We know D.C. Get our free newsletter to stay in the know.

In late summer 1992, Chris McCandless completed the most spectacular performance of his short and extravagant life. He died of starvation, alone, in the back country of Alaska.

The basic facts of McCandless’ death are well-known. The national media—always on the lookout for a beautiful young corpse—bombarded audiences with the story. The Washington Post sent a reporter to Arlington’s W.T. Woodson High School to interview McCandless’ former cross-country coach. Even the staid New York Times weighed in with dispatches from Alaska. Somewhere in the San Fernando Valley, a producer has no doubt started planning the Chris McCandless movie—Leonardo DiCaprio stars in Hunger for Life!—but for the moment, obsessive necrophiles will have to make do with John Krakauer’s Into the Wild.

Krakauer is a veteran on the McCandless beat. In January 1993, he published a 9,000-word article about McCandless in Outside magazine. Now he has expanded it into a book—and a confusing book it is.

At its best, Into the Wild is a compelling whodunit. “In April 1992,” Krakauer writes, “a young man from a well-to-do family hitchhiked to Alaska and walked alone into the wilderness north of Mt. McKinley. His name was Christopher Johnson McCandless. He had given $25,000 in savings to charity, abandoned his car and most of his possessions, burned all the cash in his wallet, and invented a new life for himself. Four months later, his decomposed body was found by a moose hunter.”

This tantalizing paragraph introduces an irresistible murder mystery: Who—or perhaps, what—killed Chris McCandless? The book opens with the discovery of a body; it closes with McCandless, wasted to a skeletal 67 pounds, crawling into his sleeping bag to die. In between, Krakauer distributes the clues: the terse diary McCandless kept on his Alaska journey; the marked-up copy of Thoreau’s Walden; the family deserted in Annandale, Va.; a false name; a made-up history; and the eerie landscape of the Outer Range, the Stampede Trail, and the Savage River.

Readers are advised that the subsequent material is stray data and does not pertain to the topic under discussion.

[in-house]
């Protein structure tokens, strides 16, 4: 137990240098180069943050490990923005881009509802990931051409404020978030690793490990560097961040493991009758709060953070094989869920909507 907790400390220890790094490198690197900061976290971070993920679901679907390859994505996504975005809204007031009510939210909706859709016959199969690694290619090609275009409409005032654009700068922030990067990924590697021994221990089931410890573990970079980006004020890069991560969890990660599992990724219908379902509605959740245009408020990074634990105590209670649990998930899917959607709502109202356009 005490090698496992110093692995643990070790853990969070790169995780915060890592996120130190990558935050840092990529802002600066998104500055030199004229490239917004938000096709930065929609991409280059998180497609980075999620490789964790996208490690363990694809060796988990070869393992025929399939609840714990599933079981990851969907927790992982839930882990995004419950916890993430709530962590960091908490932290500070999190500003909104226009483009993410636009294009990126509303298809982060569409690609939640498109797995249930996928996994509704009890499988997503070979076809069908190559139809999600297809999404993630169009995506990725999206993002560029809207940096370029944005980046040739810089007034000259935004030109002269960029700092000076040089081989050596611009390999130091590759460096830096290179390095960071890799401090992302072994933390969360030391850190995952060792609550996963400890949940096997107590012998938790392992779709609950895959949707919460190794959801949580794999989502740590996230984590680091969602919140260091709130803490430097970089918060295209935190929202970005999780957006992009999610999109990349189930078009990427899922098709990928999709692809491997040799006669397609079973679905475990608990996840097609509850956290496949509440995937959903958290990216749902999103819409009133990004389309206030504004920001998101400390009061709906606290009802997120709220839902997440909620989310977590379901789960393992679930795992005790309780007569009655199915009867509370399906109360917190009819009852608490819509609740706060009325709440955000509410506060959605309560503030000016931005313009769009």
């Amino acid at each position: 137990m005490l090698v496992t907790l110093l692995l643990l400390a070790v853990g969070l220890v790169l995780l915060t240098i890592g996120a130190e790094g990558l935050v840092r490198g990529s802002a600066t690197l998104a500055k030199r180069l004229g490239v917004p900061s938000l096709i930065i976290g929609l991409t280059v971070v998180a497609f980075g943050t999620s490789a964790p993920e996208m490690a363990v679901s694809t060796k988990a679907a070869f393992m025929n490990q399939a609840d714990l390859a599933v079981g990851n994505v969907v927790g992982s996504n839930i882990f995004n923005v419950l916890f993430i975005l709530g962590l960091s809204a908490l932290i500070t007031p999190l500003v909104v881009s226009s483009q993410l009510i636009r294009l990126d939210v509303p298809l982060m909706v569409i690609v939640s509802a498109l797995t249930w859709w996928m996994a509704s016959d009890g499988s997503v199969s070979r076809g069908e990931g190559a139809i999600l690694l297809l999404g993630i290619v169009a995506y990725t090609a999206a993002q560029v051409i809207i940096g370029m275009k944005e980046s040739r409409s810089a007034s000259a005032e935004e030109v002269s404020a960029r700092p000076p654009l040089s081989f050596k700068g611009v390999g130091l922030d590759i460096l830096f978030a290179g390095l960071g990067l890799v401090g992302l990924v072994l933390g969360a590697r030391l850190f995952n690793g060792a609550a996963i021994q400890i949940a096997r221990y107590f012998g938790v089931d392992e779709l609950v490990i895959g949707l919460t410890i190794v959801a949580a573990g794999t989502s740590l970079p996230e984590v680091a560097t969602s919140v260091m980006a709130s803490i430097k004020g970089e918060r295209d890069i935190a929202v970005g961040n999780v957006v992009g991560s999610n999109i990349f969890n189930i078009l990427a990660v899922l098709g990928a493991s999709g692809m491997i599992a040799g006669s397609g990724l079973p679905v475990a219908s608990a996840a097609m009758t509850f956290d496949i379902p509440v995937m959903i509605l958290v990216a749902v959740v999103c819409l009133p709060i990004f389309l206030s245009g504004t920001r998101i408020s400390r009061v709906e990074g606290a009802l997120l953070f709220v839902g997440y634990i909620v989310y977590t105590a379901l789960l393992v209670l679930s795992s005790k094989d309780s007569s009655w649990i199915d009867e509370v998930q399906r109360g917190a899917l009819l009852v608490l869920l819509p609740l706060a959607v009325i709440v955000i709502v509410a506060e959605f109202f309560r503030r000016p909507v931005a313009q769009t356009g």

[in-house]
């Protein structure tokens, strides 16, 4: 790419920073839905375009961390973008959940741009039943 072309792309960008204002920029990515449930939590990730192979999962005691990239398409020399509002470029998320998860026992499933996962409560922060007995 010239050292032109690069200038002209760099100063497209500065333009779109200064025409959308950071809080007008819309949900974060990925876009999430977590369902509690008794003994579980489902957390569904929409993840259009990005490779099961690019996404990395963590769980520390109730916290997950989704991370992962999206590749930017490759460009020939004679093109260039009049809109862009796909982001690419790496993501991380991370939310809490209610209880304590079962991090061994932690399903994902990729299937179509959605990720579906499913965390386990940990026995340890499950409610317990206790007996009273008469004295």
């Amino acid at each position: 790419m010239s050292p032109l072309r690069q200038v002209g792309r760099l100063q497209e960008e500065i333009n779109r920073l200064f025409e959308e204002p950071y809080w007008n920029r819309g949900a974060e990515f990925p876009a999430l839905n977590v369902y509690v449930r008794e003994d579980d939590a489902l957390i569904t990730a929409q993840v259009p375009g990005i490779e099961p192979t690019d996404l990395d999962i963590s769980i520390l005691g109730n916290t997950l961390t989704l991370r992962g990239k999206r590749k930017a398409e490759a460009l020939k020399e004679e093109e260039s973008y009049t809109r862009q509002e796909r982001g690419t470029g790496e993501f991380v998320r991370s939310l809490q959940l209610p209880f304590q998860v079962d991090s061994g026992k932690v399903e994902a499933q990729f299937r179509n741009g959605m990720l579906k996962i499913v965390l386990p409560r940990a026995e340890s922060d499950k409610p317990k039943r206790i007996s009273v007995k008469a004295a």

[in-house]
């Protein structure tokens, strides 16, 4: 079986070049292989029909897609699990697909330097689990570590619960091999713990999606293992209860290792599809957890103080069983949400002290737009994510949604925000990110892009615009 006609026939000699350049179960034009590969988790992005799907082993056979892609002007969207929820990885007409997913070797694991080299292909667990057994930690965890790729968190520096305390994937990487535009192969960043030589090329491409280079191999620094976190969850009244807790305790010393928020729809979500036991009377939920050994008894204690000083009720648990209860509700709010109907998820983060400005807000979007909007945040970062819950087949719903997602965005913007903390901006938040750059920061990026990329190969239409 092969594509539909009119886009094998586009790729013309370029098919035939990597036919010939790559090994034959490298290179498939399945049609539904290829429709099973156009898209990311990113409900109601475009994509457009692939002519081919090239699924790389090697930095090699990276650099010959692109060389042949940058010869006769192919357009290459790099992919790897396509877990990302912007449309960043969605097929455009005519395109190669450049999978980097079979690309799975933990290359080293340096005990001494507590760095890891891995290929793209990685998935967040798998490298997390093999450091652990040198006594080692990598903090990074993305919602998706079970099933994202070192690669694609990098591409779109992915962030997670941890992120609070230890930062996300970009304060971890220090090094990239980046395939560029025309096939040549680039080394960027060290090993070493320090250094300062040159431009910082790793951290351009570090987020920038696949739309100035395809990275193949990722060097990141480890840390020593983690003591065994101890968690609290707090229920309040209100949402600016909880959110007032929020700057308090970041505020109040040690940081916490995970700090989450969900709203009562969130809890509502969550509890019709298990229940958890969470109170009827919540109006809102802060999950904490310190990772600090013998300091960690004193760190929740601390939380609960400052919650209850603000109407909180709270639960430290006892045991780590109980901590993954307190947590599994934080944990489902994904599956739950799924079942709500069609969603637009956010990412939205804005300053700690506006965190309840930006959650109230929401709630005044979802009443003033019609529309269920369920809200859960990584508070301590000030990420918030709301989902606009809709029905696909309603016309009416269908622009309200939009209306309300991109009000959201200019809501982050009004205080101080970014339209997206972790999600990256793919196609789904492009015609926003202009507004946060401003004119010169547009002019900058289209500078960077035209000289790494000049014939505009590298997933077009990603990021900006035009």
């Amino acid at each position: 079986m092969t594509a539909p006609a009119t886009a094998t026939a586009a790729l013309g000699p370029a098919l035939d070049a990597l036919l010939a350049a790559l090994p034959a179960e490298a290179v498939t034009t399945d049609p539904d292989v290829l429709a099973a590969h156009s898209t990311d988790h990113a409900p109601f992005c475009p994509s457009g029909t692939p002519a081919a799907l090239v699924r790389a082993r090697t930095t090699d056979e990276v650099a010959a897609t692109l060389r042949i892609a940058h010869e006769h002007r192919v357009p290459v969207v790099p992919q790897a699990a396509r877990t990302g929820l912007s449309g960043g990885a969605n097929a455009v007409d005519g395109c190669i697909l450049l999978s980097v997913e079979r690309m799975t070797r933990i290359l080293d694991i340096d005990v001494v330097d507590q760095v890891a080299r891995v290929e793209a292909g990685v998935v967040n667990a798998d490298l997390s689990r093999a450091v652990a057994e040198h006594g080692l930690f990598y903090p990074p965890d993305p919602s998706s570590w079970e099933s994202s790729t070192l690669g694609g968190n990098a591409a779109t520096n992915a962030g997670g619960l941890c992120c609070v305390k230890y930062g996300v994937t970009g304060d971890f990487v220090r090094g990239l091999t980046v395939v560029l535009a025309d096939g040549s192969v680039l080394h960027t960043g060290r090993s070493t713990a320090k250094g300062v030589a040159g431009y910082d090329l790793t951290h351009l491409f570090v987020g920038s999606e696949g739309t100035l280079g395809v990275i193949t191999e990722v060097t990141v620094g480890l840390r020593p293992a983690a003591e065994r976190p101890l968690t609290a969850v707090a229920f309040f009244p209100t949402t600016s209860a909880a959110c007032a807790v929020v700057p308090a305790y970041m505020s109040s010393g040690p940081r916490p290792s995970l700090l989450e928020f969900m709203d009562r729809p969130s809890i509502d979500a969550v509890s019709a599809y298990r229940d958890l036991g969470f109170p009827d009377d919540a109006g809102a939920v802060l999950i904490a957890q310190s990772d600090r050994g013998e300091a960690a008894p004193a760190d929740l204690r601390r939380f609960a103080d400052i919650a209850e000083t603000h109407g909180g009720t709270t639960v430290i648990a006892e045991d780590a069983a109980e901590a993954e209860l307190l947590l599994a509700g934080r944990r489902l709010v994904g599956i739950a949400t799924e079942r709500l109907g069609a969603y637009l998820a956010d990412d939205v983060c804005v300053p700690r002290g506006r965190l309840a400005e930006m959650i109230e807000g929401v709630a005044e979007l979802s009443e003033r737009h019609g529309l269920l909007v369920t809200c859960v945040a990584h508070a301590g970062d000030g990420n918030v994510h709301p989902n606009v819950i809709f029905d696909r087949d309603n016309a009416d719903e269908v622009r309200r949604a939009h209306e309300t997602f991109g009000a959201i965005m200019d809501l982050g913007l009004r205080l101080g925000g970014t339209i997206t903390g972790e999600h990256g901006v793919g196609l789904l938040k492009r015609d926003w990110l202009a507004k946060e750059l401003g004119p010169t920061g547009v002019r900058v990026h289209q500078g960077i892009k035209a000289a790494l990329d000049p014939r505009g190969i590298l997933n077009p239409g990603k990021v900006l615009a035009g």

Krakauer, a competent writer, knows better than to interfere too much with a great story. He gives readers a more or less chronological account of McCandless’ life. Born in 1968, McCandless was raised in Annandale (a suburb that is only marginally preferable to the barren Alaskan wilderness—Annandale has good cable, at least). Chris battled with his domineering father and, like most sensitive teenagers, went slightly crazy. He became a fanatical cross-country runner and fervently attached himself to political causes. He attended Emory University, bucking constantly at its conventionality. He graduated in 1990, and vanished. His family never heard from him again.

McCandless spent the next two years exploring the West. On a whim, he canoed down the Colorado River—solo—to the Gulf of California, shooting rapids, crossing the Mexican border illegally, paddling his canoe over a dam, and nearly starving to death along the way. He harvested grain in South Dakota, rode the rails up the Pacific Coast, and lived on the streets of San Diego and Seattle.

He gravitated to nomadic communities in California, a Pynchonesque underworld that Krakauer calls “a vision of post-apocalypse America.” He camped with other dropouts from society at “The Slabs,” an abandoned Navy air base outside Niland, and passed some time at Oh-My-God Hot Springs, a hippie/nudist encampment in Salton Springs.

Along the way, he read Thoreau, Tolstoy, and Jack London, and developed his own seat-of-the-pants philosophy—extreme ascetism married to extreme aestheticism. He became a pilgrim in quest of the sublime—of beauty, of ecstasy, of suffering. As Krakauer tells it, Chris McCandless was fated to die, or live trying.